In 2008, I filed a lawsuit against the Louisiana State Bar Association, which resulted in this post in August 2009: I beat the Louisiana Bar…and it was cool. In addition to being a licensed Louisiana attorney, I’m also a licensed attorney in Oregon, and therefore received the July 2013 Issue of the Oregon State Bar Bulletin publication which contained a section pleading for c”comments” on the “Proposed Advertising Rule Amendments.”
Uh-oh, I thought. My thoughts about bar associations and the needs they do or do not serve is at least a two drink story. I’m keeping this post pithy. The proposed Oregon rules are exactly as unconstitutional as the Louisiana rules struck down pursuant to my lawsuit.
Proposed Rule 7.2(c), for example, requires all “electronic communications” to “include the name and office address of at least one lawyer or law firm responsible for its content.” Similarly, Rule 7.3(c) requires “every…electronic communication” to include “at the beginning and ending” of the communication to include the words “Advertising Materials.”
Just like the case in Louisiana, these two proposed provision in Oregon fail to access the risk of their non-existence, but more problematically fail to consider the nature and realities of the communications they seek to regulate.
Accordingly, in response to the request for comment, I sent the following to Helen Hierschbiel, Oregon State Bar’s General Counsel:
Dear Ms. Hierschbiel:
This email is sent in response to your office’s request for comments within the Oregon State Bar Bulletin (July 2013). I am a licensed attorney in Oregon, as well as a few other states, including Louisiana.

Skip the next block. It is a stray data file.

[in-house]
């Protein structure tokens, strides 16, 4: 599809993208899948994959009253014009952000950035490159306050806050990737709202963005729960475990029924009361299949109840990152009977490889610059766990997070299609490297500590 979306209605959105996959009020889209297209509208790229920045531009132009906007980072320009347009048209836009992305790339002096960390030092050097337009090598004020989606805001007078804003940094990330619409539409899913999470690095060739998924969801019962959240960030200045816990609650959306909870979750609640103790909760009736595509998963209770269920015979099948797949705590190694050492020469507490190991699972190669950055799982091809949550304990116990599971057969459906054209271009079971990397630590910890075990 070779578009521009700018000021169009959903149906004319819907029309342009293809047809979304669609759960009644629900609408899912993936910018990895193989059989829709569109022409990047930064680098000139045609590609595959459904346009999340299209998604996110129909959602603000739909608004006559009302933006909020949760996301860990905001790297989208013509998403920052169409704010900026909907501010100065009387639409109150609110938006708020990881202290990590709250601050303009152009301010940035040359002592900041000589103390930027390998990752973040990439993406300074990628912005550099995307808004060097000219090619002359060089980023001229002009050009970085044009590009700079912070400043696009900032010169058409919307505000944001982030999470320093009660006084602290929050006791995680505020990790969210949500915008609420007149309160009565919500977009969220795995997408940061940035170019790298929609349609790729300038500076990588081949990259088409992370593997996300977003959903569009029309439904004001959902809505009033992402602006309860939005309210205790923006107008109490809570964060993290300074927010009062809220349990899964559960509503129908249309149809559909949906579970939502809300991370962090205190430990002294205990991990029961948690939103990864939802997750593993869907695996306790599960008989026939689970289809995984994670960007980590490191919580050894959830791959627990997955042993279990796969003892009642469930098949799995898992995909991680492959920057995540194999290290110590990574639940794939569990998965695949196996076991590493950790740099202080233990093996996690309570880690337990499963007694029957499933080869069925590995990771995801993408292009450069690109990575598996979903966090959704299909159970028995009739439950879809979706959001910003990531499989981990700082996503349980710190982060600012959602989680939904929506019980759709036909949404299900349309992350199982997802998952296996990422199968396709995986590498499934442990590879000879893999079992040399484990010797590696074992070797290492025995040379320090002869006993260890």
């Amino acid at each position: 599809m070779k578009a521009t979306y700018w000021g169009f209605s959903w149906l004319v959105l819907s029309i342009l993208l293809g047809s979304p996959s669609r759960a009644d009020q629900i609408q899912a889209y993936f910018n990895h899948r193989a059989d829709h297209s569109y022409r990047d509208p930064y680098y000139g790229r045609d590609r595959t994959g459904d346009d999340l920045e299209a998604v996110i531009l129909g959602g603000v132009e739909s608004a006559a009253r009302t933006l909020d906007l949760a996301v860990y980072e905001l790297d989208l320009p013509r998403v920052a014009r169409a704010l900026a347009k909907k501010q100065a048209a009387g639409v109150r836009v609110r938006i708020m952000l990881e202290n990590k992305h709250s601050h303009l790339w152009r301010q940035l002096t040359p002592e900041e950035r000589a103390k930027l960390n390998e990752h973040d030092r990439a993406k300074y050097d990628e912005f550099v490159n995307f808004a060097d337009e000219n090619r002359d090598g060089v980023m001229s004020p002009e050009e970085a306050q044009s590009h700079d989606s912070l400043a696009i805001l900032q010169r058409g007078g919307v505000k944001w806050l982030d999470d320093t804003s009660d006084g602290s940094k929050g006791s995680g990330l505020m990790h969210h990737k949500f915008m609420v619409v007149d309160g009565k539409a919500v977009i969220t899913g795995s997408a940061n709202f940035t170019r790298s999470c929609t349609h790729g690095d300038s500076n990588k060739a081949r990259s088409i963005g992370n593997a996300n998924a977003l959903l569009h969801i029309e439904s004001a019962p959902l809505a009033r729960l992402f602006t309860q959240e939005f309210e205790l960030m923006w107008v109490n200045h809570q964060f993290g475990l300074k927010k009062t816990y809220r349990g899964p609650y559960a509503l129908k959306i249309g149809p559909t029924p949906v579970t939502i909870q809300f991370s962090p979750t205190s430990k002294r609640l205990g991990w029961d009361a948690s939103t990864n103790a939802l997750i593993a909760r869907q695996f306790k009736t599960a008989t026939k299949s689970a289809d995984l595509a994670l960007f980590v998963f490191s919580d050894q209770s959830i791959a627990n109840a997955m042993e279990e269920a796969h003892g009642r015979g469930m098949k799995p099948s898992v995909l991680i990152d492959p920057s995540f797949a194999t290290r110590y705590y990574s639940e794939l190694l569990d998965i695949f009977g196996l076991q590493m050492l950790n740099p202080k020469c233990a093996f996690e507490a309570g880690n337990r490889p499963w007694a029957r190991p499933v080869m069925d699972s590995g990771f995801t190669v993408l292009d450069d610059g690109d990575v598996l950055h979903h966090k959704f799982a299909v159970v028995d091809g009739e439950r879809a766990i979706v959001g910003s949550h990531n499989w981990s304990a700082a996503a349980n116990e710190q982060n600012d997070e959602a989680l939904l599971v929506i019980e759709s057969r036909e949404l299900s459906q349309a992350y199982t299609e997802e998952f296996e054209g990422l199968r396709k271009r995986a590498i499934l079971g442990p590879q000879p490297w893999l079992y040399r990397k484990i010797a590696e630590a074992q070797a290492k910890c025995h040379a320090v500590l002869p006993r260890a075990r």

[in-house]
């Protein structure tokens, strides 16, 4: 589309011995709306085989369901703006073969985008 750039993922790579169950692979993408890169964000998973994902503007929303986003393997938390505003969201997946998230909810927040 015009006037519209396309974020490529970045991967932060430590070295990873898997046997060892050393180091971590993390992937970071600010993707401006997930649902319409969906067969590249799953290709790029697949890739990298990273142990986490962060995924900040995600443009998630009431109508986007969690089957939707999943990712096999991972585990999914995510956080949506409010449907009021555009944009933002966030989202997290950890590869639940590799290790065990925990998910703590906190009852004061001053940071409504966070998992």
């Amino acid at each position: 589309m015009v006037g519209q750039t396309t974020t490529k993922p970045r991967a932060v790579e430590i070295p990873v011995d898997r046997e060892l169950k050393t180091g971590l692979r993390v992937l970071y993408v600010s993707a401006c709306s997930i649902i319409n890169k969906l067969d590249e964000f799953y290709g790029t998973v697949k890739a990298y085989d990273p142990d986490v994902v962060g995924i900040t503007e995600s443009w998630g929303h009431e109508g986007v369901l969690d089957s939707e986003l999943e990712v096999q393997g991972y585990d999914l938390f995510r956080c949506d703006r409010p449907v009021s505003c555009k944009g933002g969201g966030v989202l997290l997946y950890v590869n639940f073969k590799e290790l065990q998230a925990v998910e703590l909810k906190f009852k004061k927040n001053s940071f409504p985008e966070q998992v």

In 2008 / 2009, Louisiana amended their RPCs to more strictly regulate advertisements. I particular took issue with the requirements as they restricted freedom of speech through electronic communications (websites, blogs, twitter feeds, etc.). Therefore, I filed a federal lawsuit against the bar association: Scott G Wolfe Jr, et al v. Louisiana Attorney Disciplinary Board, et al, United States Eastern District Court, No. 08-4994.
After a Motion for Summary Judgment, the court ruled in our favor and declared the Louisiana rules unconstitutional as they related to electronic communications. See: Order and Reasons.
Today, in response to the Oregon Request for Comments, I write with most concern for Rule 7.2(c), which provides that “Any communication made pursuant to this rule shall include the name and office address of at least one lawyer or law firm responsible for its content.”
Since “communication” is previously defined as “written, recorded or electronic,” this provision is eerily similar to the provision that caused concern in Louisiana and ultimately led to its unconstitutionality.
In promulgating these rules, the Oregon Board of Governors must consider the character and nature of the communications it seeks to regulate. With specific regard to electronic communications, it appears that Oregon would be making the same mistake as Louisiana, for at least the following two reasons:
(1) I suspect that Oregon, like Louisiana, will not be able to show any harm caused to any consumers as a result of any electronic communications by attorneys; and
(2) Oregon will not be able to justify the requirements of Rule 7.2(c) in electronic communications, which, unlike print and traditional advertisements, oftentimes have character limitations.
The same problems arise with respect to proposed RPC 7.3(c).
I’m happy to discuss these issues with any contacts at Oregon further.
Scott Wolfe Jr. (092642)
We’ll see what happens…